Tattoos Hold Special Significance For Ohio Football Players

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It has become a rarity to see a football player without some kind of tattoos.

Tattoos are popular with the members of the Ohio University football team, as one player told me he estimated that about 90 percent of the guys on the team have at least one tattoo.

The tattoos that the players have range from bible verses, to symbols, to quotes, to team logos, and most have a special meaning to each player.

“My rib tattoo is the Ultimate Measure of a Man … It’s a Martin Luther King, Jr. speech that talks about what to do when everyone’s eyes aren’t watching you,” Ohio senior running back Tim Edmond said, who noted he has “about 20” tattoos.

Edmond discussed how, during his semester off, he would get up at 9 a.m. and go to the nearest open field with his Sparq training kit and work out. Sometimes he would be out there for two or three hours, and then play some pick-up basketball to work on his endurance.

He did this about every day until he finally enrolled in college.

“When I didn’t go straight from high school to college, I really, really worked hard so when I got to college, I could be a step ahead of everyone else,” he said.

For freshman wide receiver Robbie Walker, his most meaningful tattoo is one he believes is one-of-a-kind.

“The camouflage on my arm is something not too many people probably have,” he said. “It means a lot to me because I know that I have to be like a soldier no matter what, for everything I will go through in life.”

However, tattoos haven’t always been such an accepted part of our society.

In a story from Oct. 2013, former Lamar University men’s basketball coach Pat Knight talked about a time when he was recruiting a high school player as an assistant coach for his dad Bobby Knight at Indiana University in 1998.

There was an issue with the recruit–he had visible tattoos on his arms.

“It was like the first summer where kids actually had tattoos where you could see them,” Knight told the Hardin County News last year.

But times are different. More often than not, if you turn on any sporting event, it will be a rarity to see athletes without visible tattoos than those that do have them.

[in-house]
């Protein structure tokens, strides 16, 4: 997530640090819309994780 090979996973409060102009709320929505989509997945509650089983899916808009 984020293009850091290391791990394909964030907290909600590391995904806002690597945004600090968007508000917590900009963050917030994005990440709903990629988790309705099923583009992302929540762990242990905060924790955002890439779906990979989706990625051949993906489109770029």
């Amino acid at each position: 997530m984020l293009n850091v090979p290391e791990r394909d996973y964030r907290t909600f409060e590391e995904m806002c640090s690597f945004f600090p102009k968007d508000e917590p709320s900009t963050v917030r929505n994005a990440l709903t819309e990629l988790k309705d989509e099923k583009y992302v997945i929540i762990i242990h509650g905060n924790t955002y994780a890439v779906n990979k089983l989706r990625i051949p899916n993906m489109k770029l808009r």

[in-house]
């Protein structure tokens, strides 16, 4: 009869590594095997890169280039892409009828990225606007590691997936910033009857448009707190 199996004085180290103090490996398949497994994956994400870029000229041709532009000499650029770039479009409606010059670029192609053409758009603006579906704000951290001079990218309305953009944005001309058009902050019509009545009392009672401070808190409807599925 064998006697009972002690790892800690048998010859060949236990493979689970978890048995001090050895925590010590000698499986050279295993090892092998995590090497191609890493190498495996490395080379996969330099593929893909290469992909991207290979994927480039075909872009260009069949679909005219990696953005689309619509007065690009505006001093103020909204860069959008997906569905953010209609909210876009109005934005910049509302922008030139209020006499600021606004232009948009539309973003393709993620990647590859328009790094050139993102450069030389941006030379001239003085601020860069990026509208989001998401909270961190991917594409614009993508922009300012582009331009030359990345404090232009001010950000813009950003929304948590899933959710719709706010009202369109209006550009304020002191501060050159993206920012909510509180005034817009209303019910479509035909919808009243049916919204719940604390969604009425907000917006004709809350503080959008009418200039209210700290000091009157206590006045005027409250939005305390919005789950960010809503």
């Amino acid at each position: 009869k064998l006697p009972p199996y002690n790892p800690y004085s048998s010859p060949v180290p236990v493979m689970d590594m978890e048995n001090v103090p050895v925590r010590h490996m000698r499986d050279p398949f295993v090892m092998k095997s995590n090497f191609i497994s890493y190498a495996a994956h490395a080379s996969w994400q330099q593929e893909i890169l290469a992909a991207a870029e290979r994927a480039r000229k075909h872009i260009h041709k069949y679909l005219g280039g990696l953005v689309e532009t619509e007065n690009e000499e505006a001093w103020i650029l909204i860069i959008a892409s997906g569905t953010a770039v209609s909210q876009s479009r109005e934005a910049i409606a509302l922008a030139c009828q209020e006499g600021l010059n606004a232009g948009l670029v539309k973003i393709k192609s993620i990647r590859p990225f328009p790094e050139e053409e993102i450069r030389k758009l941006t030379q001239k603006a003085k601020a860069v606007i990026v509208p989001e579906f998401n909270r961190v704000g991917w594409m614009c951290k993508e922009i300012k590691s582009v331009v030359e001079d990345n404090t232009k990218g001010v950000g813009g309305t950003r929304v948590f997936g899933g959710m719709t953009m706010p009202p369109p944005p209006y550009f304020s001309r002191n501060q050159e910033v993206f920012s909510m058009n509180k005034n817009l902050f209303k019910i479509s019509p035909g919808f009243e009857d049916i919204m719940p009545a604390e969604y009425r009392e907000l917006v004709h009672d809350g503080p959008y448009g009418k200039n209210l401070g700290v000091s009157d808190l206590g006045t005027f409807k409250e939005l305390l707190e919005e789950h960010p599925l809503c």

“Every generation has something,” Lamar football coach Ray Woodard told the Hardin County News. “[My generation] it was the hair. We were growing our hair longer and that was the thing the older generation did not like … What concerns me is that as we grew older, we could always cut our hair. I don’t know what these tattoos are going to look like when those players are my age.”

Many of the Bobcats got their first tattoos while they were in high school, like Walker.

“I was 16 and my freshman year of high school. My dad paid for it, so I got a cross on my shoulder with some things around it such as clouds and fire, symbolizing that through the good and the bad, you got to have something to believe in through it all,” he said.

When getting tattoos that young, sometimes people develop second thoughts about the design, meaning, or even the decision to get the tattoo. Senior wide receiver Landon Smith is one of those.

“I probably would have done something different with the big ‘330’ on my forearm,” he said as he stared at the tattoo. “I’m trying to get it covered up now.”

But most players say there’s still room for more.

“One of the guys has a tribal tattoo down his arm and onto his chest,” said Smith, “I think I’d like something like that some day. I’m getting some new ink in a few weeks, trying to get a sleeve going.”

“I think I might have to finish up my legs because I’m running out of room on my arms,” said Walker,” and no regrets so far.”